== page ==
A $3 patch shows promise as the future of smart medical diagnosis

A smart textile made of nanomagnets and yarn can diagnose your body with the same accuracy as medical-grade devices used in hospitals.
Rupendra Brahambhatt
Conceptual image: A new smart patch promises quick and affordable muscle diagnosis
Conceptual image: A new smart patch promises quick and affordable muscle diagnosis


Would you like to have a small device planted on your body that could keep a check on almost everything that’s going on inside you? If yes, you should take a look at the “smart textile” developed by University of California (UCLA) researchers.

When applied to a body part as a patch, it can monitor functions ranging from breathing rate to muscle movement and heart spikes. This smart patch will allow doctors to quickly diagnose any health issue that patients face and fix them fast.

But isn’t this something that smartwatches are already doing? Well, wearable fitness trackers and smartwatches do give you an idea of your health. Still, the information such devices provide is not enough for a complete diagnosis that a doctor needs to treat any condition.

For instance, an Apple Smartwatch (Series 4) has only two electrode sensors that measure the heart’s electrical activity, but a medical-grade 12-lead EKG has 10 electrodes.

"This 12-lead EKG shows what's happening electrically in the heart from 12 different perspectives, or 12 different directions, whereas the Apple Watch gives you that same electrical activity, but really in just one direction,"  Dr. Gregory Marcus, professor at the University of California, San Francisco, told CNET.

However, such medical-grade devices are bulky and require large battery packs. The proposed smart patch, which is only about the size of two stamps, can replace bulky devices and make medical diagnosis easy, accessible, and affordable.   

“It may one-day aid clinicians in assessing muscle injuries and support patients’ recovery,” a press release noted.

How does the smart patch work?

A $3 patch shows promise as the future of smart medical diagnosis
A researcher uses the patch to monitor muscle movement.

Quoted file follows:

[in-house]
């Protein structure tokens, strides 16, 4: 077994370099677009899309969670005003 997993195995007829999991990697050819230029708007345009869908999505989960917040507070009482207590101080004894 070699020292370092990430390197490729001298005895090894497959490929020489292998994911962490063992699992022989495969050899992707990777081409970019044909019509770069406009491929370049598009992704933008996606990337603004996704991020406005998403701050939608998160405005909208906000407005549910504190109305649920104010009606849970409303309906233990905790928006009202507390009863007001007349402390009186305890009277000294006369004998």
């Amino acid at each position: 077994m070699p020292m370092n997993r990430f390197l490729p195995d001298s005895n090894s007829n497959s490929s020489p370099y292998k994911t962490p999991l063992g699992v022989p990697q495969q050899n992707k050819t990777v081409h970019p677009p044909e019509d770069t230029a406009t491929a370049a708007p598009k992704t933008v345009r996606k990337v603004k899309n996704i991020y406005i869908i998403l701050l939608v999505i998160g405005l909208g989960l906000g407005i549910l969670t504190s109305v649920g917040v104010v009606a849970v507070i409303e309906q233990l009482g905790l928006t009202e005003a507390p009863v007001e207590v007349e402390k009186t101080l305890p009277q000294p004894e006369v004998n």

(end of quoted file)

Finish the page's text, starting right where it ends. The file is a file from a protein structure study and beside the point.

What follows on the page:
The textile is composed of silver-coated yarn stitched on a nanomagnet-filled rubber patch. It is so sensitive to body movements that even a tiny fluctuation in the amount of mechanical force it experience can change the alignment of the magnetic field inside it. 

The working mechanism of the patch is based on two concepts; the magnetoelastic effect (when magnetic stress changes a material's magnetic properties) and electromagnetic induction (when a change in the magnetic field gives rise to electric current). 

Let’s assume there is a man who underwent a minor accident during cycling and injured his leg muscles. The mechanical force resulting from the injury will deform the magnetic field inside the patch on his leg.

This change will produce electrical signals containing information about the body's damage. All this information will be quickly available on a mobile app to the doctor who is going to treat the injured person. 

“The device converts muscle activities into quantifiable, high-fidelity electrical signals that are sent wirelessly to phone apps. This demonstrates the potential for personalized physical therapies and improving the rehabilitation of muscle injuries,” said senior author Jun Chen in a press statement, assistant professor of bioengineering at UCLA.

Using the patch, the doctors can know to what degree the injured person can safely bend his legs or how much force his legs can withstand during the recovery phase. 

Using the patch in real-world conditions

The researchers tested the patch on various body parts. They measured pulse readings, muscle movement, cardiovascular activity, and other health parameters while the subjects performed everyday activities like walking, exercising, and drinking water.

The device was so accurate and sensitive that the researchers could even identify the affected muscle group (a collection of closely located muscles in a particular body part) during the different body movements. 

It worked well for 100,000 cycles in different conditions involving heavy rain, body sweat, high mechanical stress, and even when stretched 3.5 times its original length. 

Also, apart from being stretchable, durable, and waterproof, the patch is also likely to be super affordable. The researcher claims that a single patch made from their smart textile should cost less than $3. 

“Another highlight of the device is its self-powering properties. The ability to convert biomechanical force to electricity means the device is also a generator. This eliminates the need for bulky, heavy, and rigid battery packs usually needed in wearable electronic designs,”  said Chen.

All these properties make the patch an ideal replacement for electrocardiograms and other heavy medical-grade diagnostic tools. However, this innovative device still needs further optimization, and researchers are currently working towards making it lighter, better, and more suitable for human use. The study is published in the journal Matter on June 27.

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